2.2 Global Ant Biodiversity Informatics (GABI) Project

Our understanding of large-scale biodiversity patterns is strongly biased towards a few groups of vertebrates and plants, while at the opposite, studies on insects, by far the most diverse organisms, are scarce. To address this gap in our knowledge, the Global Ant Biodiversity Informatics project (GABI) aim to compile over 200 years of ant research into a single database providing distribution information for all ant species. This will allow assessing our current knowledge, and to predict present and future distribution of all species; and when combined, analyze ant diversity across large scales. Questions relative to the ecological and evolutionary patterns of ants will be addressed at the light of the distribution of other organism groups, gradients of environmental factors or of specific biological traits (e.g. size).  In FY2012 we focused intensively on our goal, and have collected over 400,000 ant occurrence records.  At current progress, the data aggregation phase should be complete in FY2013.

blue lake in front of green mountains

2.3 Biodiversity and Evolutionary Ecology of Pacific Ant Communities

Ants are among the most ubiquitous and ecologically dominant animal groups. Over millions of years, ant biodiversity has evolved and dispersed through the vast network of Pacific islands.  More recently, humans have unintentionally introduced many species from around the globe into the Pacific. We seek to understand the historical and contemporary processes that regulate ant biodiversity over time.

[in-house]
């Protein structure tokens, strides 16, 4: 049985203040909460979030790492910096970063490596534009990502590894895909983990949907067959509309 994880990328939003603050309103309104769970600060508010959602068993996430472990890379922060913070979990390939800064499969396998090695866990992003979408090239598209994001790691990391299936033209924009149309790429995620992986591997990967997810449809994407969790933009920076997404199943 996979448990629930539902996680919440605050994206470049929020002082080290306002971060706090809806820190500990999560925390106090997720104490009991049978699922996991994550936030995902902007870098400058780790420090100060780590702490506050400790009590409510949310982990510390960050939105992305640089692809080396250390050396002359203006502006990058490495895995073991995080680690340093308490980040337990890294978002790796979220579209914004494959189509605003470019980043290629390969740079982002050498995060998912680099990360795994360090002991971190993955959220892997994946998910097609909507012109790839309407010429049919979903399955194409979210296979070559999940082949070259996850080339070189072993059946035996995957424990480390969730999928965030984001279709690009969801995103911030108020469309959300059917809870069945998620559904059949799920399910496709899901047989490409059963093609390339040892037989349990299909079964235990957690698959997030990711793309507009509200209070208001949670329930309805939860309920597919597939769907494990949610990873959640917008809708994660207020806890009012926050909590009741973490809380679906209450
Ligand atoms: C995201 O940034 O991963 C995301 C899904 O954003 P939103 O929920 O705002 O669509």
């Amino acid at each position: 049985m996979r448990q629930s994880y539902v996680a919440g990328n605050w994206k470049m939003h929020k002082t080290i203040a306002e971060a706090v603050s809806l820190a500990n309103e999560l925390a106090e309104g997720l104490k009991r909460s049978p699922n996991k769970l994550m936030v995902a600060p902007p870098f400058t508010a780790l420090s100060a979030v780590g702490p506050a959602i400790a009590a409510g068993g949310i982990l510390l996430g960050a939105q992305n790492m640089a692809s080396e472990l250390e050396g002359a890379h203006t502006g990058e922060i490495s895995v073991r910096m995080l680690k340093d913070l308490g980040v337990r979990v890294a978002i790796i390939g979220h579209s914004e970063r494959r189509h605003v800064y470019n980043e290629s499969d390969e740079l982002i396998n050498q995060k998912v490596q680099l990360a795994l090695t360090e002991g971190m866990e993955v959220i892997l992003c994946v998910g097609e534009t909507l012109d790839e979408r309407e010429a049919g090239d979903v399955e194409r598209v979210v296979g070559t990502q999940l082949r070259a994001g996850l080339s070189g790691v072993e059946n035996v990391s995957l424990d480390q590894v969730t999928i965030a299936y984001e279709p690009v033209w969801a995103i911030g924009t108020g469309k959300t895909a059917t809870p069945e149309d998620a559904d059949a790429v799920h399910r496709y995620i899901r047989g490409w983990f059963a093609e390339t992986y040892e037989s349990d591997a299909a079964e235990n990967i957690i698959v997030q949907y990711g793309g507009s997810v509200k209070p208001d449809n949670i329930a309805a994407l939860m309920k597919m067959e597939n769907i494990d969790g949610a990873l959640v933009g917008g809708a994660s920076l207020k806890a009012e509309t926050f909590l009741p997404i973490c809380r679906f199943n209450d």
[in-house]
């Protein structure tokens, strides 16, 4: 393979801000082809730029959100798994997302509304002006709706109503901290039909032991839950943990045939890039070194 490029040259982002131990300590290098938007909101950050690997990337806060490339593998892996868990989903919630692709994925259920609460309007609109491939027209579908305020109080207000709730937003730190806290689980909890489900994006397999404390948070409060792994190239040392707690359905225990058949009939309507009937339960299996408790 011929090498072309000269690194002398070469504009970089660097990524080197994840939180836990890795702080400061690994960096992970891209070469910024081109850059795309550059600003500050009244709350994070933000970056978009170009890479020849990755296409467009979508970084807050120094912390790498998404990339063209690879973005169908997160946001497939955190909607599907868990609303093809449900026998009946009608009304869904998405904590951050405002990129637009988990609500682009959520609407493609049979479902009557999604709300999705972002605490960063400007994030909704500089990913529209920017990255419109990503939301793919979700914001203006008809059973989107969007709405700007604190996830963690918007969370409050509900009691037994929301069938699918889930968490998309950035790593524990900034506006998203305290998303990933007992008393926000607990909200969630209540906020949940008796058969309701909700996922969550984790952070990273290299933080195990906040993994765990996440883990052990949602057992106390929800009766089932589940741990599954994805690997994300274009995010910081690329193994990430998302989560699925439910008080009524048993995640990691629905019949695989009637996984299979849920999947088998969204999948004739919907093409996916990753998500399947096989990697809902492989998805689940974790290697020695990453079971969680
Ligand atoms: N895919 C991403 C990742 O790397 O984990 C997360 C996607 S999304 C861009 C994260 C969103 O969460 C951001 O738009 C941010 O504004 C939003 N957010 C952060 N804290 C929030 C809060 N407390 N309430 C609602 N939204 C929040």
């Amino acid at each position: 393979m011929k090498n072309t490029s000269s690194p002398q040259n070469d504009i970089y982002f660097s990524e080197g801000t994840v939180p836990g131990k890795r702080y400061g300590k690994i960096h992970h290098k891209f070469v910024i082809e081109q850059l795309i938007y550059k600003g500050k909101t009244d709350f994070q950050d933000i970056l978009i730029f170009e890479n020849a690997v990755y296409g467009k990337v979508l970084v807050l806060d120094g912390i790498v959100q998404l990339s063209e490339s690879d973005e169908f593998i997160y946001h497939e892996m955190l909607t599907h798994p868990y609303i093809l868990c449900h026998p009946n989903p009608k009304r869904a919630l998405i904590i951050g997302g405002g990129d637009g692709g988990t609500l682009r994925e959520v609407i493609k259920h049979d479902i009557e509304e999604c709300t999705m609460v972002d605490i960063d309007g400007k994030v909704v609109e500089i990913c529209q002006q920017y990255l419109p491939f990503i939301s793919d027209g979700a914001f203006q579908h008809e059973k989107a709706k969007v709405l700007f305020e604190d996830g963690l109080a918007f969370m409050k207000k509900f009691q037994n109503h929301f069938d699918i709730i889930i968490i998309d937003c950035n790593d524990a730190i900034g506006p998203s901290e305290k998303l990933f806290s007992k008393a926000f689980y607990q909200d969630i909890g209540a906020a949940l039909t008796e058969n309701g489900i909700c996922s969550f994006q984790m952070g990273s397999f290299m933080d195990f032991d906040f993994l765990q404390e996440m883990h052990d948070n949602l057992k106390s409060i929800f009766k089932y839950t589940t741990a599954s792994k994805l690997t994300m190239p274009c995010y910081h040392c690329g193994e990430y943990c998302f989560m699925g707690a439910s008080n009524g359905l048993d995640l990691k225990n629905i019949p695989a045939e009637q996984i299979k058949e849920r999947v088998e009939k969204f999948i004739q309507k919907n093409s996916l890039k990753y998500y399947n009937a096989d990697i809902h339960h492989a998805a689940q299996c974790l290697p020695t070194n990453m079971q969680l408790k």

In this fiscal year, our lab published several papers that represented the culmination of a great deal of work over the last few years, including one paper “Revisiting the ants of Melanesia and the taxon cycle” (Economo & Sarnat, 2012, Am. Nat.) that won the Presidential Award from the American Society of Naturalists.  Second our book The Ants of Fiji (Sarnat & Economo, 2012) was published by the University of California Press.  Third, we continue our work of aggregating and documenting ant biodiversity across the broader pacific, publishing a checklist of the ants of the Solomon Islands.  We also aggregated data for East Asia and Japanese islands and have a manuscript about to be submitted in a project led by research intern Patricia Wepfer.  In FY2013 we expect to complete a well-groomed dataset on island ant communities across the Pacific.  Ongoing work is focused on applications of population genomic methods to understand the assembly and dynamics of ecological communities using new high-throughput sequencing technologies.

purple lines on black background

2.4 Biodiversity Theory

We continue our work developing theoretical approaches to understanding biodiversity dynamics.  In FY2012 we continued work on network models of spatial biodiversity processes, and applications to diversity dynamics in general across social and biological systems. We entered new collaborations on this front, stay tuned for more developments!